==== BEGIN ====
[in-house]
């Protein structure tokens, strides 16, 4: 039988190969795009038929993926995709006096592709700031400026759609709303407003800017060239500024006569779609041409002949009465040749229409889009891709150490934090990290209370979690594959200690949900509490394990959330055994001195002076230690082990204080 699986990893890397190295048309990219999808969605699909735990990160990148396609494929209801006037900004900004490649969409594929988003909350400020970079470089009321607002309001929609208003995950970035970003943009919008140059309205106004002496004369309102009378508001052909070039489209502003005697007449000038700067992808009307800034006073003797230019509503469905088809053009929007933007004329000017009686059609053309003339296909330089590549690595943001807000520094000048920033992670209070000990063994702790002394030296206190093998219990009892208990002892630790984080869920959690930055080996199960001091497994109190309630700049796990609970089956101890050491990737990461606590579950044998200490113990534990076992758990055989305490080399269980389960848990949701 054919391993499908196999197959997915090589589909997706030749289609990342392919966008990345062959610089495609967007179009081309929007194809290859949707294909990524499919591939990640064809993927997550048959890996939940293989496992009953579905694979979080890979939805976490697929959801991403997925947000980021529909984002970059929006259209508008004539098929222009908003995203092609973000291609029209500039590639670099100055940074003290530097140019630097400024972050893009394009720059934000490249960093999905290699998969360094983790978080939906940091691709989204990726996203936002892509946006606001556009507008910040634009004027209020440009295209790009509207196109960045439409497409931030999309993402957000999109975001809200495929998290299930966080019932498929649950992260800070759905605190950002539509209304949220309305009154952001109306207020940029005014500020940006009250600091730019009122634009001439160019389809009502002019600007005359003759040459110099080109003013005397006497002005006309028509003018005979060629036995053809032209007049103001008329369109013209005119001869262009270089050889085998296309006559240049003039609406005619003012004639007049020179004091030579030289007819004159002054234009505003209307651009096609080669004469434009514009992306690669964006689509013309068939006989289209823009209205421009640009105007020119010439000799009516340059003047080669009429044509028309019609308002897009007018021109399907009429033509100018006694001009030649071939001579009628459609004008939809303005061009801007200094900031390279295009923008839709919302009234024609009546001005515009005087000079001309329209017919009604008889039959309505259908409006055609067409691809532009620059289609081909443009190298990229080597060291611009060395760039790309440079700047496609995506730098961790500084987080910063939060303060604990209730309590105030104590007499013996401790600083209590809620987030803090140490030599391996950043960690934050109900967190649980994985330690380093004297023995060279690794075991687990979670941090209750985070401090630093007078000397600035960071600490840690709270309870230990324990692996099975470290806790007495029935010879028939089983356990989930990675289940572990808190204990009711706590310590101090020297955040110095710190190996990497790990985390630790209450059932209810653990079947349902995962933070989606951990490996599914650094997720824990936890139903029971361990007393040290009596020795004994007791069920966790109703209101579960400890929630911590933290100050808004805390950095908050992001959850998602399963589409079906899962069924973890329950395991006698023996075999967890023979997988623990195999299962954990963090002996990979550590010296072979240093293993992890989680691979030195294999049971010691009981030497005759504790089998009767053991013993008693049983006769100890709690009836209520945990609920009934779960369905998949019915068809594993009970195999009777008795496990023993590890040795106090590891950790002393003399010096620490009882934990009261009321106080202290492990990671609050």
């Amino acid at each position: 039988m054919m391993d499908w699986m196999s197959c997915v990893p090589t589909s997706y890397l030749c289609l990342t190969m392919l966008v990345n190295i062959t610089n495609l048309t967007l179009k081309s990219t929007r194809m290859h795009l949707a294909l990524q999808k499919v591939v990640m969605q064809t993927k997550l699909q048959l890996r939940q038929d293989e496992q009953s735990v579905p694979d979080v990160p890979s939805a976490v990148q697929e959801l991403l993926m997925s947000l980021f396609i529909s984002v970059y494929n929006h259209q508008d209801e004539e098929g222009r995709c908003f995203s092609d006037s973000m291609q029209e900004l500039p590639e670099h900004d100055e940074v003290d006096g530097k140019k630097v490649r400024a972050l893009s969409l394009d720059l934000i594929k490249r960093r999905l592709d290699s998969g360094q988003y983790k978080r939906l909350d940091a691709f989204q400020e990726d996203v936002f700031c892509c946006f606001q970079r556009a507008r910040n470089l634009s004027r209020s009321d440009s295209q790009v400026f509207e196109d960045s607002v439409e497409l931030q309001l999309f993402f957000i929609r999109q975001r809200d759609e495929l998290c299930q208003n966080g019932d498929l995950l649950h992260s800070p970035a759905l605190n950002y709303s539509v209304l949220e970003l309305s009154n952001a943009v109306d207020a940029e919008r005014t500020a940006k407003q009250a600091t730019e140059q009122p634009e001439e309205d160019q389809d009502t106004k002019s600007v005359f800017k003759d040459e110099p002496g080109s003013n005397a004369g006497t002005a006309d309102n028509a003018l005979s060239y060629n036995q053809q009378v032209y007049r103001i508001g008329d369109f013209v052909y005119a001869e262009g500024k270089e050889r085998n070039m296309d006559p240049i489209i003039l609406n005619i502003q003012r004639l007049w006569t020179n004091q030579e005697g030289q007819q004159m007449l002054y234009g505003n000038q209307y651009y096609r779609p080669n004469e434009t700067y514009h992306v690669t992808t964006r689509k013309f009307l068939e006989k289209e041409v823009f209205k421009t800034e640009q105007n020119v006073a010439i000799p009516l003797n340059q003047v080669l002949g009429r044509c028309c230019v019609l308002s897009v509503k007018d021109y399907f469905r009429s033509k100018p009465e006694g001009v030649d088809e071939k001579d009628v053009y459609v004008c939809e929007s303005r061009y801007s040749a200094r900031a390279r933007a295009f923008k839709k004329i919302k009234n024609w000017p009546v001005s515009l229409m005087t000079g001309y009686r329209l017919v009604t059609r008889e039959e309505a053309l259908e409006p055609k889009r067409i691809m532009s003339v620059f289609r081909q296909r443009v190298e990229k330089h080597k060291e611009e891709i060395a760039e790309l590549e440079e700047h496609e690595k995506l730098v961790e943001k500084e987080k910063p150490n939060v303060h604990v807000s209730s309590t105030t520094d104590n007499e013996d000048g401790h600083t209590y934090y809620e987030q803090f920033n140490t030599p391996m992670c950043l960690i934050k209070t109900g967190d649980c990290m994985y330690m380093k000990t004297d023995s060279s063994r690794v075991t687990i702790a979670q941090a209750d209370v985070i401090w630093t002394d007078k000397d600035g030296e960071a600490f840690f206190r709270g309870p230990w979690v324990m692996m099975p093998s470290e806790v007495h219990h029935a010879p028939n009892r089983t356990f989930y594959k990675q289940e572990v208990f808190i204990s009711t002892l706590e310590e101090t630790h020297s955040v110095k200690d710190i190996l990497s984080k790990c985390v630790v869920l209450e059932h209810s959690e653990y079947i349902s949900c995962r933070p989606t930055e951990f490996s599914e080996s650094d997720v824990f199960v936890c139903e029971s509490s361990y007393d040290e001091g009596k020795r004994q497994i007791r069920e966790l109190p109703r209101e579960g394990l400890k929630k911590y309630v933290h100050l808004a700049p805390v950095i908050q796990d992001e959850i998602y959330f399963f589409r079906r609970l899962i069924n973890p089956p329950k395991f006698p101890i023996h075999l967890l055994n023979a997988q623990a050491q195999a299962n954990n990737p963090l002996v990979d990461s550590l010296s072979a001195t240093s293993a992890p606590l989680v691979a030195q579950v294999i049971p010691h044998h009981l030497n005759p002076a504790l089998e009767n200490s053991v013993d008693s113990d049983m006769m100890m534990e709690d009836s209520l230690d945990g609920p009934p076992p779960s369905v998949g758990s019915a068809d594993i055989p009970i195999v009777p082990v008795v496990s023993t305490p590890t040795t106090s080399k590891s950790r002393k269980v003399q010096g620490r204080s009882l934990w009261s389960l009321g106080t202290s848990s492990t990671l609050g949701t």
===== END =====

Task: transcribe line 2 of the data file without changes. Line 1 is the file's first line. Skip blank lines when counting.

């Protein structure tokens, strides 16, 4: 039988190969795009038929993926995709006096592709700031400026759609709303407003800017060239500024006569779609041409002949009465040749229409889009891709150490934090990290209370979690594959200690949900509490394990959330055994001195002076230690082990204080 699986990893890397190295048309990219999808969605699909735990990160990148396609494929209801006037900004900004490649969409594929988003909350400020970079470089009321607002309001929609208003995950970035970003943009919008140059309205106004002496004369309102009378508001052909070039489209502003005697007449000038700067992808009307800034006073003797230019509503469905088809053009929007933007004329000017009686059609053309003339296909330089590549690595943001807000520094000048920033992670209070000990063994702790002394030296206190093998219990009892208990002892630790984080869920959690930055080996199960001091497994109190309630700049796990609970089956101890050491990737990461606590579950044998200490113990534990076992758990055989305490080399269980389960848990949701 054919391993499908196999197959997915090589589909997706030749289609990342392919966008990345062959610089495609967007179009081309929007194809290859949707294909990524499919591939990640064809993927997550048959890996939940293989496992009953579905694979979080890979939805976490697929959801991403997925947000980021529909984002970059929006259209508008004539098929222009908003995203092609973000291609029209500039590639670099100055940074003290530097140019630097400024972050893009394009720059934000490249960093999905290699998969360094983790978080939906940091691709989204990726996203936002892509946006606001556009507008910040634009004027209020440009295209790009509207196109960045439409497409931030999309993402957000999109975001809200495929998290299930966080019932498929649950992260800070759905605190950002539509209304949220309305009154952001109306207020940029005014500020940006009250600091730019009122634009001439160019389809009502002019600007005359003759040459110099080109003013005397006497002005006309028509003018005979060629036995053809032209007049103001008329369109013209005119001869262009270089050889085998296309006559240049003039609406005619003012004639007049020179004091030579030289007819004159002054234009505003209307651009096609080669004469434009514009992306690669964006689509013309068939006989289209823009209205421009640009105007020119010439000799009516340059003047080669009429044509028309019609308002897009007018021109399907009429033509100018006694001009030649071939001579009628459609004008939809303005061009801007200094900031390279295009923008839709919302009234024609009546001005515009005087000079001309329209017919009604008889039959309505259908409006055609067409691809532009620059289609081909443009190298990229080597060291611009060395760039790309440079700047496609995506730098961790500084987080910063939060303060604990209730309590105030104590007499013996401790600083209590809620987030803090140490030599391996950043960690934050109900967190649980994985330690380093004297023995060279690794075991687990979670941090209750985070401090630093007078000397600035960071600490840690709270309870230990324990692996099975470290806790007495029935010879028939089983356990989930990675289940572990808190204990009711706590310590101090020297955040110095710190190996990497790990985390630790209450059932209810653990079947349902995962933070989606951990490996599914650094997720824990936890139903029971361990007393040290009596020795004994007791069920966790109703209101579960400890929630911590933290100050808004805390950095908050992001959850998602399963589409079906899962069924973890329950395991006698023996075999967890023979997988623990195999299962954990963090002996990979550590010296072979240093293993992890989680691979030195294999049971010691009981030497005759504790089998009767053991013993008693049983006769100890709690009836209520945990609920009934779960369905998949019915068809594993009970195999009777008795496990023993590890040795106090590891950790002393003399010096620490009882934990009261009321106080202290492990990671609050």